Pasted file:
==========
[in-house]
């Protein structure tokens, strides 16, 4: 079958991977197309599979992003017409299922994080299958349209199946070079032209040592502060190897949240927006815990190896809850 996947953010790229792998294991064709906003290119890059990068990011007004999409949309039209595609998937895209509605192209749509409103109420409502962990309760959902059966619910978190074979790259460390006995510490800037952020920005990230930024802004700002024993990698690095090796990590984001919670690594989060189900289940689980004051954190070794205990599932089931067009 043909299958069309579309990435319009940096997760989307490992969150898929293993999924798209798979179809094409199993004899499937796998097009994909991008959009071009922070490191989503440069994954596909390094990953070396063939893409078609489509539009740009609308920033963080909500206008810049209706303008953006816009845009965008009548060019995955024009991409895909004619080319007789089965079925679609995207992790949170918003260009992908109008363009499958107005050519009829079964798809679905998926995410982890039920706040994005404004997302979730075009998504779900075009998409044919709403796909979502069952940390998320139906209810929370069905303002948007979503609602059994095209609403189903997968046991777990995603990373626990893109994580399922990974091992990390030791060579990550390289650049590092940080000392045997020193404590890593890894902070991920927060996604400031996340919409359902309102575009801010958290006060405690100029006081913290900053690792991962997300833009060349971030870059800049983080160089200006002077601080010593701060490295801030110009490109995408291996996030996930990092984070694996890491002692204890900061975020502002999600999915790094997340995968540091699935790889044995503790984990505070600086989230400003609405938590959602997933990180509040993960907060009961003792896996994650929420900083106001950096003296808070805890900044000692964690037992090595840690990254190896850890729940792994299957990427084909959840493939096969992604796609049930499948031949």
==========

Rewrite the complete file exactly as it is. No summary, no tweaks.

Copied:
[in-house]
């Protein structure tokens, strides 16, 4: 079958991977197309599979992003017409299922994080299958349209199946070079032209040592502060190897949240927006815990190896809850 996947953010790229792998294991064709906003290119890059990068990011007004999409949309039209595609998937895209509605192209749509409103109420409502962990309760959902059966619910978190074979790259460390006995510490800037952020920005990230930024802004700002024993990698690095090796990590984001919670690594989060189900289940689980004051954190070794205990599932089931067009 043909299958069309579309990435319009940096997760989307490992969150898929293993999924798209798979179809094409199993004899499937796998097009994909991008959009071009922070490191989503440069994954596909390094990953070396063939893409078609489509539009740009609308920033963080909500206008810049209706303008953006816009845009965008009548060019995955024009991409895909004619080319007789089965079925679609995207992790949170918003260009992908109008363009499958107005050519009829079964798809679905998926995410982890039920706040994005404004997302979730075009998504779900075009998409044919709403796909979502069952940390998320139906209810929370069905303002948007979503609602059994095209609403189903997968046991777990995603990373626990893109994580399922990974091992990390030791060579990550390289650049590092940080000392045997020193404590890593890894902070991920927060996604400031996340919409359902309102575009801010958290006060405690100029006081913290900053690792991962997300833009060349971030870059800049983080160089200006002077601080010593701060490295801030110009490109995408291996996030996930990092984070694996890491002692204890900061975020502002999600999915790094997340995968540091699935790889044995503790984990505070600086989230400003609405938590959602997933990180509040993960907060009961003792896996994650929420900083106001950096003296808070805890900044000692964690037992090595840690990254190896850890729940792994299957990427084909959840493939096969992604796609049930499948031949």